Freedom of religion
Freedom of religion is a principle that supports the freedom of an individual or community, in public or private, to manifest religion or belief in teaching, practice, worship, and observance; the concept is generally recognized also to include the freedom to change religion or not to follow any religion. The freedom to leave or discontinue membership in a religion or religious group —in religious terms called "apostasy" —is also a fundamental part of religious freedom, covered by Article 18 of the Universal Declaration of Human Rights, and by the First Amendment to the Constitution of the United States. Freedom of religion is considered by many people and nations to be a fundamental human right. In a country with a state religion, freedom of religion is generally considered to mean that the government permits religious practices of other sects besides the state religion, and does not persecute believers in other faiths.
- Christians are beginning to lose the spirit of intolerance which animated them: experience has shown the error of the expulsion of the Jews from Spain, and of the persecution of those Christians in France whose belief differed a little from that of the king. They have realized that zeal for the advancement of religion is different from a due attachment to it; and that in order to love it and fulfil its behests, it is not necessary to hate and persecute those who are opposed to it.
- Usbek can be as brilliant and satirical on occasion as his younger companion, but his aim is to probe to the heart of things, and he knows that truth will only reveal itself to a reverent search. To him all religions are worthy of respect, and their ministers also, for “God has chosen for Himself, in every corner of the earth, souls purer than the rest, whom He has separated from the impious world that their mortification and their fervent prayers may suspend His wrath.” He thinks that the surest way to please God is to obey the laws of society, and to do our duty towards men. Every religion assumes that God loves men, since He establishes a religion for their happiness; and since He loves men we are certain of pleasing Him in loving them, too. Usbek’s prayer in Letter XLVI. Is not yet out of date. “Lord, I do not understand any of those discussions that are carried on without end regarding Thee: I would serve Thee according to Thy will; but each man whom I consult would have me serve Thee according to his.” He insists that religion is intended for man’s happiness; and that, in order to love it and fulfil its behests, it is not necessary to hate and persecute those who are opposed to our beliefs – not necessary even to attempt to convert them. Indeed, he holds that variety of belief is beneficial to the state. A new sect is always the surest means of correcting the abuses of an old faith; and those who profess tolerated creeds usually prove more useful to their country than those who profess the established religion, because, being excluded from all honours, their endeavour to distinguish themselves by becoming wealthy improves trade and commerce.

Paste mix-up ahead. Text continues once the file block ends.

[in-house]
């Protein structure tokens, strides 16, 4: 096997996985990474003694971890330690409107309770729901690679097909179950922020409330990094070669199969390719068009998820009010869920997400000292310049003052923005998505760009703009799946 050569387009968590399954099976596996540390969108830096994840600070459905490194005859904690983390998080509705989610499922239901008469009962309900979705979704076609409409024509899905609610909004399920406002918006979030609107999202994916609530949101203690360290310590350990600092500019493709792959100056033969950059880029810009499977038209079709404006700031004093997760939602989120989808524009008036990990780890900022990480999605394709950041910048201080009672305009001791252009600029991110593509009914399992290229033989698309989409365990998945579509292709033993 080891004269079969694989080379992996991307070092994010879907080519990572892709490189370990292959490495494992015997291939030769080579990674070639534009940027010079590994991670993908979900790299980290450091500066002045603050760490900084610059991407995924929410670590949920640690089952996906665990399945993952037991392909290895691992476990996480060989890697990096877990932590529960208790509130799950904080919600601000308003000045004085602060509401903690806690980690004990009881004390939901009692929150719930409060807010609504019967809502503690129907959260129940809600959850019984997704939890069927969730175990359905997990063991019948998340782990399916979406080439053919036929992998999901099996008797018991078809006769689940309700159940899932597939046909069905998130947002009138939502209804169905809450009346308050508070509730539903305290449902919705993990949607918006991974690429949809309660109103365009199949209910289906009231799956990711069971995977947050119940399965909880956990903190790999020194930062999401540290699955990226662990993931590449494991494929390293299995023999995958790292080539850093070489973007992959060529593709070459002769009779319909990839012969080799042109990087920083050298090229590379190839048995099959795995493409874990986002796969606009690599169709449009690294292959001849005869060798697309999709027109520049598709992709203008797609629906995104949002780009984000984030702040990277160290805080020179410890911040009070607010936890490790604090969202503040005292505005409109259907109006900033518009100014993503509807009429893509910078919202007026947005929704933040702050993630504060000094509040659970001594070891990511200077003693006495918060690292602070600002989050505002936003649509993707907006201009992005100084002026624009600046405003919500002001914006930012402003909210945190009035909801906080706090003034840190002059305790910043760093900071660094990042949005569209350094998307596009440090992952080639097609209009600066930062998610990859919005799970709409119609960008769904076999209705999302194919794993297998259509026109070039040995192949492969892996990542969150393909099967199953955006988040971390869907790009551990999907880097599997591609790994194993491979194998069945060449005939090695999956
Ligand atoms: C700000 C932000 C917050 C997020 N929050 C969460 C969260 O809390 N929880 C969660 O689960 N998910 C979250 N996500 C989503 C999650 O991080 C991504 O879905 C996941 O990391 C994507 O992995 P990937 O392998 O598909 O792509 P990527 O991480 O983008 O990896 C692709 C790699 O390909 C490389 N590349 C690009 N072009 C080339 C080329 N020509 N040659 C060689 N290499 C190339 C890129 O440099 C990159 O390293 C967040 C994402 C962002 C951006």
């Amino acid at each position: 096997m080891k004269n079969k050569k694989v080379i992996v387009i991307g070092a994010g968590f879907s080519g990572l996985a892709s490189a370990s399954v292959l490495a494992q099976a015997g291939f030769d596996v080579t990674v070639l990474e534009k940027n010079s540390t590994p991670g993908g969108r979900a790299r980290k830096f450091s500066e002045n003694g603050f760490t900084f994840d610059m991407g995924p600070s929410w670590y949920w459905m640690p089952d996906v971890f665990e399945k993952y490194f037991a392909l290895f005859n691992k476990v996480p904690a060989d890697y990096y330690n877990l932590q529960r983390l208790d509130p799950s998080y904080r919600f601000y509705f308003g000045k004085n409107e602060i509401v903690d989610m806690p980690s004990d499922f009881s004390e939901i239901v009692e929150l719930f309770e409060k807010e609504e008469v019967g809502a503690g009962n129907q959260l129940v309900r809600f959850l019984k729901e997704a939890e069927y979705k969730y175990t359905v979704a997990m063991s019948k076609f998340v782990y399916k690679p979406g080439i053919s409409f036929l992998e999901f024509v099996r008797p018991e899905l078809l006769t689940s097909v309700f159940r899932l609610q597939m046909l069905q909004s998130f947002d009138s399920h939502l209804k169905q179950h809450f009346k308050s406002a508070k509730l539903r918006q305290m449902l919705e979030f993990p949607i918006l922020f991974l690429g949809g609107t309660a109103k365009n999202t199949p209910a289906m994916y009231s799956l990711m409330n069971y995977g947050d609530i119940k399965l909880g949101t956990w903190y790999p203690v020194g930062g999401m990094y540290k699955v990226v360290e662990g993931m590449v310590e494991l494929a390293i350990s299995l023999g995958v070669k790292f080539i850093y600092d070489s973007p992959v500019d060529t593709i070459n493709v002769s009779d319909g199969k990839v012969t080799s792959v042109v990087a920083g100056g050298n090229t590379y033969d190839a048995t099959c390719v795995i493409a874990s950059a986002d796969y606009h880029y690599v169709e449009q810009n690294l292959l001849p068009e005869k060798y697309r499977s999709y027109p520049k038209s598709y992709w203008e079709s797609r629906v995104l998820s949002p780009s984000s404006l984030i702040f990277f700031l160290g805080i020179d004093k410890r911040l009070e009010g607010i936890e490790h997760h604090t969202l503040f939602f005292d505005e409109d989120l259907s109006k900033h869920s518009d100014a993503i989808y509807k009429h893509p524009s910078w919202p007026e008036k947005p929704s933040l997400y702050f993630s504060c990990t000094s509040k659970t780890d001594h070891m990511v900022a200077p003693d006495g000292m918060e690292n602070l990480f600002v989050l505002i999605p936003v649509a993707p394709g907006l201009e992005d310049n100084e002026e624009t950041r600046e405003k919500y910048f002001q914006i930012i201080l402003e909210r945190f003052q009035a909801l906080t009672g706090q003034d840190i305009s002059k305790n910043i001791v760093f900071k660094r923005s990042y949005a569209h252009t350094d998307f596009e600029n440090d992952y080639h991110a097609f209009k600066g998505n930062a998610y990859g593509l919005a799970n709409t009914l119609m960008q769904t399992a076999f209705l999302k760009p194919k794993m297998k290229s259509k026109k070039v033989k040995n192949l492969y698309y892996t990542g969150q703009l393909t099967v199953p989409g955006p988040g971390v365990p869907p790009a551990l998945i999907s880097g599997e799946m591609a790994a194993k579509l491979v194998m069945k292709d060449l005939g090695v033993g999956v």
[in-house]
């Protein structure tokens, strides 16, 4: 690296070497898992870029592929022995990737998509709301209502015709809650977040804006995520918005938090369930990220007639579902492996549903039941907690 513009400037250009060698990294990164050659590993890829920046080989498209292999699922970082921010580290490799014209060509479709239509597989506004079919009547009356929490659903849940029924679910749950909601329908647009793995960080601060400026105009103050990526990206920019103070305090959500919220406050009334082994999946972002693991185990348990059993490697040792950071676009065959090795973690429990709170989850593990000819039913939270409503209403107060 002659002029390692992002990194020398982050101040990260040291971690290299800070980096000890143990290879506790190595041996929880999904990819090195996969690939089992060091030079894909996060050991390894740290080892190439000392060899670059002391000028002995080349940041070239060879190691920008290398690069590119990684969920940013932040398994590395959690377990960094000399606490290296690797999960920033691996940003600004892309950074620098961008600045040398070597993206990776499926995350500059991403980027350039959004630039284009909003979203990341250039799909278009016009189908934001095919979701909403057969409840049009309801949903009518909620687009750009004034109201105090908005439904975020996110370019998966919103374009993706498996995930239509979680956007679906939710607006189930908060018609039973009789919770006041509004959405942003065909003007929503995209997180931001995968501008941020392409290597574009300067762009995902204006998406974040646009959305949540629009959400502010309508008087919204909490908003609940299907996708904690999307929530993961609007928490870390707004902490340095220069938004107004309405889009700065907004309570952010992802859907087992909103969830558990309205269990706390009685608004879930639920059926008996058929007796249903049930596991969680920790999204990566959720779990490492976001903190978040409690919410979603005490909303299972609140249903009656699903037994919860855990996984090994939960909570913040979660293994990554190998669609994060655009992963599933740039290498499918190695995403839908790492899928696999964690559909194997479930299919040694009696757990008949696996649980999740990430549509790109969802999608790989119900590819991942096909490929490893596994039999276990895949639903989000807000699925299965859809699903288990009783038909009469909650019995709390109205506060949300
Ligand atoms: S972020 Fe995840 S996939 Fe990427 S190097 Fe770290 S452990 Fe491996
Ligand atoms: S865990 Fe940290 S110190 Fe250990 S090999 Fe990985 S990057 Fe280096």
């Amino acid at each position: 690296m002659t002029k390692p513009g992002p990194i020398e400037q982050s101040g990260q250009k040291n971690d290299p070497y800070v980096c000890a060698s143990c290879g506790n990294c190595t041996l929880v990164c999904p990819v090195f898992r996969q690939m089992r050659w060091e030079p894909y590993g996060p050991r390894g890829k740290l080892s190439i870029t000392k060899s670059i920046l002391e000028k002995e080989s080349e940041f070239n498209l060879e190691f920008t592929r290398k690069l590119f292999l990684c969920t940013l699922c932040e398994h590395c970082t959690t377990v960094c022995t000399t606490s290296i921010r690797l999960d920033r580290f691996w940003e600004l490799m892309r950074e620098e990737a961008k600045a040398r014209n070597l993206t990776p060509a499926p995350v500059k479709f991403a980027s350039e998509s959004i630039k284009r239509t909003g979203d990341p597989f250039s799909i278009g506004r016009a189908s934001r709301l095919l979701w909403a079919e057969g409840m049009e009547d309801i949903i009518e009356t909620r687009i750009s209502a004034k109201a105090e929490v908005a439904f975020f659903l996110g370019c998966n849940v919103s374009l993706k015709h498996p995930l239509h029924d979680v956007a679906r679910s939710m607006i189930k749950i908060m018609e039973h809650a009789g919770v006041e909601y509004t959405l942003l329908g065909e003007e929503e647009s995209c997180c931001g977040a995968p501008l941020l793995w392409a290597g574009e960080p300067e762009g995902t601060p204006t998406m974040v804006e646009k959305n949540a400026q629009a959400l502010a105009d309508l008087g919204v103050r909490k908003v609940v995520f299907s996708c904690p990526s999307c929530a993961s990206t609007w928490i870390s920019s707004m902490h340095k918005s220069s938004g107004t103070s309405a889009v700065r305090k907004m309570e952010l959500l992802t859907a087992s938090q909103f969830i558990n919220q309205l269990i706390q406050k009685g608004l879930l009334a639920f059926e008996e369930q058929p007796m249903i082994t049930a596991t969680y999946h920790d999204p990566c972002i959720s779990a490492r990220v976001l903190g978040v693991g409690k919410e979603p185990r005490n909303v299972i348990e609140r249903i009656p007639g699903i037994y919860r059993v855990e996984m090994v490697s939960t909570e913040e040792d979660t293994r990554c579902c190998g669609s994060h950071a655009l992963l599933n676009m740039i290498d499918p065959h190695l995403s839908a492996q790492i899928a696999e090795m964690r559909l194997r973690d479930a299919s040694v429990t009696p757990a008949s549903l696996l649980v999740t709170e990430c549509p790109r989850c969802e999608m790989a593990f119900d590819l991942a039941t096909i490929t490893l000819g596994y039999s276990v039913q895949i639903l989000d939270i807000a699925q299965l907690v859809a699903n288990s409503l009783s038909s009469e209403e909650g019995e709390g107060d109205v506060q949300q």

- The demand for a statement of a candidate’s religious belief can have no meaning except that there may be discrimination for or against him because of that belief. Discrimination against the holder of one faith means retaliatory discrimination against men of other faiths. The inevitable result of entering upon such a practice would be an abandonment of our real freedom of conscience and a reversion to the dreadful conditions of religious dissension which in so many lands have proved fatal to true liberty, to true religion, and to all advance in civilization.
- The constitutional inhibition of legislation on the subject of religion has a double aspect. On the one hand, it forestalls compulsion by law of the acceptance of any creed or the practice of any form of worship. Freedom of conscience and freedom to adhere to such religious organization or form of worship as the individual may choose cannot be restricted by law. On the other hand, it safeguards the free exercise of the chosen form of religion. Thus the Amendment embraces two concepts,-freedom to believe and freedom to act. The first is absolute but, in the nature of things, the second cannot be. Conduct remains subject to regulation for the protection of society.